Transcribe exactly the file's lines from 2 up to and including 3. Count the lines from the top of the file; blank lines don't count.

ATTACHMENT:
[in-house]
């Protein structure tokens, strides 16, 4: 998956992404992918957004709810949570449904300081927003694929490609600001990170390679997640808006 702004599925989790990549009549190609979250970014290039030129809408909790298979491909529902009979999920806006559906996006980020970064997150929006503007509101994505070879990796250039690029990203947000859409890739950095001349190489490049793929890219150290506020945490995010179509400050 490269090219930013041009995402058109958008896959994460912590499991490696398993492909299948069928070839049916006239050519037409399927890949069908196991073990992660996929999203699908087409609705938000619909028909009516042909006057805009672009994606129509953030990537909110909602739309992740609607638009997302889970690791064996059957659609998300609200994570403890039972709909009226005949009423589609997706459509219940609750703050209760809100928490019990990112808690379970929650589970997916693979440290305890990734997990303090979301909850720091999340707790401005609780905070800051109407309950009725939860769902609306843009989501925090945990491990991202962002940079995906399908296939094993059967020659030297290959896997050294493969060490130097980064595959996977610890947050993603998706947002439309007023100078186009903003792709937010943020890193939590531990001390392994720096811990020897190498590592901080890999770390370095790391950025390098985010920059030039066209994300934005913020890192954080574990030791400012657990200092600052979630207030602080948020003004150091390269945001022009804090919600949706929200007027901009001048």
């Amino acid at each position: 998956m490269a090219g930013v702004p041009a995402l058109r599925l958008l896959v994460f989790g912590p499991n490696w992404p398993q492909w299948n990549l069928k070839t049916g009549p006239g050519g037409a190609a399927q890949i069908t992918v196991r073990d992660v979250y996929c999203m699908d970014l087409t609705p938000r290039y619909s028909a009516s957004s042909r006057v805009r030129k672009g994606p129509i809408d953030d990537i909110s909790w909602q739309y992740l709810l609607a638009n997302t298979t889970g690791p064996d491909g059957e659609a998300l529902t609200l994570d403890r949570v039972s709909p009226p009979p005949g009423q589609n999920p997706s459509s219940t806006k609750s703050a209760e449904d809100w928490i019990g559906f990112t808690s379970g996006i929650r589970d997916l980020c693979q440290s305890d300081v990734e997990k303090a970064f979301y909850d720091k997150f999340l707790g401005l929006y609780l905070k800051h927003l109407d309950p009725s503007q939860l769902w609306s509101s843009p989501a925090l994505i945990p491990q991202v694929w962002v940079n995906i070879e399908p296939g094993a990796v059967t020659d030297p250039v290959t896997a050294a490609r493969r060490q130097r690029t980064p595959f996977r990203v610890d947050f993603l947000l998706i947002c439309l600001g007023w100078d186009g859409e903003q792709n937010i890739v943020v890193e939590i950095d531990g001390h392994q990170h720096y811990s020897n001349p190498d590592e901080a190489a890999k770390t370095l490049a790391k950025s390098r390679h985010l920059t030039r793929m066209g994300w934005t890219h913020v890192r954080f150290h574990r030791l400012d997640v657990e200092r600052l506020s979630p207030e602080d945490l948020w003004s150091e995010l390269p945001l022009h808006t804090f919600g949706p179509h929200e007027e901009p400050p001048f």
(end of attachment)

């Protein structure tokens, strides 16, 4: 998956992404992918957004709810949570449904300081927003694929490609600001990170390679997640808006 702004599925989790990549009549190609979250970014290039030129809408909790298979491909529902009979999920806006559906996006980020970064997150929006503007509101994505070879990796250039690029990203947000859409890739950095001349190489490049793929890219150290506020945490995010179509400050 490269090219930013041009995402058109958008896959994460912590499991490696398993492909299948069928070839049916006239050519037409399927890949069908196991073990992660996929999203699908087409609705938000619909028909009516042909006057805009672009994606129509953030990537909110909602739309992740609607638009997302889970690791064996059957659609998300609200994570403890039972709909009226005949009423589609997706459509219940609750703050209760809100928490019990990112808690379970929650589970997916693979440290305890990734997990303090979301909850720091999340707790401005609780905070800051109407309950009725939860769902609306843009989501925090945990491990991202962002940079995906399908296939094993059967020659030297290959896997050294493969060490130097980064595959996977610890947050993603998706947002439309007023100078186009903003792709937010943020890193939590531990001390392994720096811990020897190498590592901080890999770390370095790391950025390098985010920059030039066209994300934005913020890192954080574990030791400012657990200092600052979630207030602080948020003004150091390269945001022009804090919600949706929200007027901009001048």
């Amino acid at each position: 998956m490269a090219g930013v702004p041009a995402l058109r599925l958008l896959v994460f989790g912590p499991n490696w992404p398993q492909w299948n990549l069928k070839t049916g009549p006239g050519g037409a190609a399927q890949i069908t992918v196991r073990d992660v979250y996929c999203m699908d970014l087409t609705p938000r290039y619909s028909a009516s957004s042909r006057v805009r030129k672009g994606p129509i809408d953030d990537i909110s909790w909602q739309y992740l709810l609607a638009n997302t298979t889970g690791p064996d491909g059957e659609a998300l529902t609200l994570d403890r949570v039972s709909p009226p009979p005949g009423q589609n999920p997706s459509s219940t806006k609750s703050a209760e449904d809100w928490i019990g559906f990112t808690s379970g996006i929650r589970d997916l980020c693979q440290s305890d300081v990734e997990k303090a970064f979301y909850d720091k997150f999340l707790g401005l929006y609780l905070k800051h927003l109407d309950p009725s503007q939860l769902w609306s509101s843009p989501a925090l994505i945990p491990q991202v694929w962002v940079n995906i070879e399908p296939g094993a990796v059967t020659d030297p250039v290959t896997a050294a490609r493969r060490q130097r690029t980064p595959f996977r990203v610890d947050f993603l947000l998706i947002c439309l600001g007023w100078d186009g859409e903003q792709n937010i890739v943020v890193e939590i950095d531990g001390h392994q990170h720096y811990s020897n001349p190498d590592e901080a190489a890999k770390t370095l490049a790391k950025s390098r390679h985010l920059t030039r793929m066209g994300w934005t890219h913020v890192r954080f150290h574990r030791l400012d997640v657990e200092r600052l506020s979630p207030e602080d945490l948020w003004s150091e995010l390269p945001l022009h808006t804090f919600g949706p179509h929200e007027e901009p400050p001048f």